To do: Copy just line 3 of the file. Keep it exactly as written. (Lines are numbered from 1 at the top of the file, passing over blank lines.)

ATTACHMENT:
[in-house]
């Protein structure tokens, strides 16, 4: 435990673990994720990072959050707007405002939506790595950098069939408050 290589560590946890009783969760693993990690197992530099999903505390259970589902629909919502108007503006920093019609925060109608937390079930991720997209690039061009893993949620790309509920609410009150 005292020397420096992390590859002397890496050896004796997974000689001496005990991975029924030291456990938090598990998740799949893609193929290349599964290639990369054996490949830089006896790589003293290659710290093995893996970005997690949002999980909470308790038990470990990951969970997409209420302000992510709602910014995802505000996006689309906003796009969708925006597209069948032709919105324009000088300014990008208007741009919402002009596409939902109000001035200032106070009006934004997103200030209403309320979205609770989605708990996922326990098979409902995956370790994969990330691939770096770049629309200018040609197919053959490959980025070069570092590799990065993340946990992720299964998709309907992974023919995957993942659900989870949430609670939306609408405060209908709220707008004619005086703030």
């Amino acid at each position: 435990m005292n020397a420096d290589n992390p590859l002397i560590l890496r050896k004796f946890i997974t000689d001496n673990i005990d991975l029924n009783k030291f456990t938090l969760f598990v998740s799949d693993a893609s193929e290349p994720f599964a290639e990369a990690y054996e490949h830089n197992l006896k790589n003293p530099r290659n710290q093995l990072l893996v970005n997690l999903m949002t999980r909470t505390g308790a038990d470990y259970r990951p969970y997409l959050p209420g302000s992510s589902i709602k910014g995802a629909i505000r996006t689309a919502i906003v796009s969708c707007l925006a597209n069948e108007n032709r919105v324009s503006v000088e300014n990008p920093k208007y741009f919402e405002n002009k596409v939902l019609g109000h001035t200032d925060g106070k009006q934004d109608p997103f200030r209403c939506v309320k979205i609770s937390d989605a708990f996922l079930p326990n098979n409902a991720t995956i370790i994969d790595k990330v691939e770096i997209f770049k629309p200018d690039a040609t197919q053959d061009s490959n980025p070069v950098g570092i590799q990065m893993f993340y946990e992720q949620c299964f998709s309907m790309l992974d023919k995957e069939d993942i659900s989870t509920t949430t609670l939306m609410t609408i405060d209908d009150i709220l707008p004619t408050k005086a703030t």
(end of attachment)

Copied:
């Amino acid at each position: 435990m005292n020397a420096d290589n992390p590859l002397i560590l890496r050896k004796f946890i997974t000689d001496n673990i005990d991975l029924n009783k030291f456990t938090l969760f598990v998740s799949d693993a893609s193929e290349p994720f599964a290639e990369a990690y054996e490949h830089n197992l006896k790589n003293p530099r290659n710290q093995l990072l893996v970005n997690l999903m949002t999980r909470t505390g308790a038990d470990y259970r990951p969970y997409l959050p209420g302000s992510s589902i709602k910014g995802a629909i505000r996006t689309a919502i906003v796009s969708c707007l925006a597209n069948e108007n032709r919105v324009s503006v000088e300014n990008p920093k208007y741009f919402e405002n002009k596409v939902l019609g109000h001035t200032d925060g106070k009006q934004d109608p997103f200030r209403c939506v309320k979205i609770s937390d989605a708990f996922l079930p326990n098979n409902a991720t995956i370790i994969d790595k990330v691939e770096i997209f770049k629309p200018d690039a040609t197919q053959d061009s490959n980025p070069v950098g570092i590799q990065m893993f993340y946990e992720q949620c299964f998709s309907m790309l992974d023919k995957e069939d993942i659900s989870t509920t949430t609670l939306m609410t609408i405060d209908d009150i709220l707008p004619t408050k005086a703030t």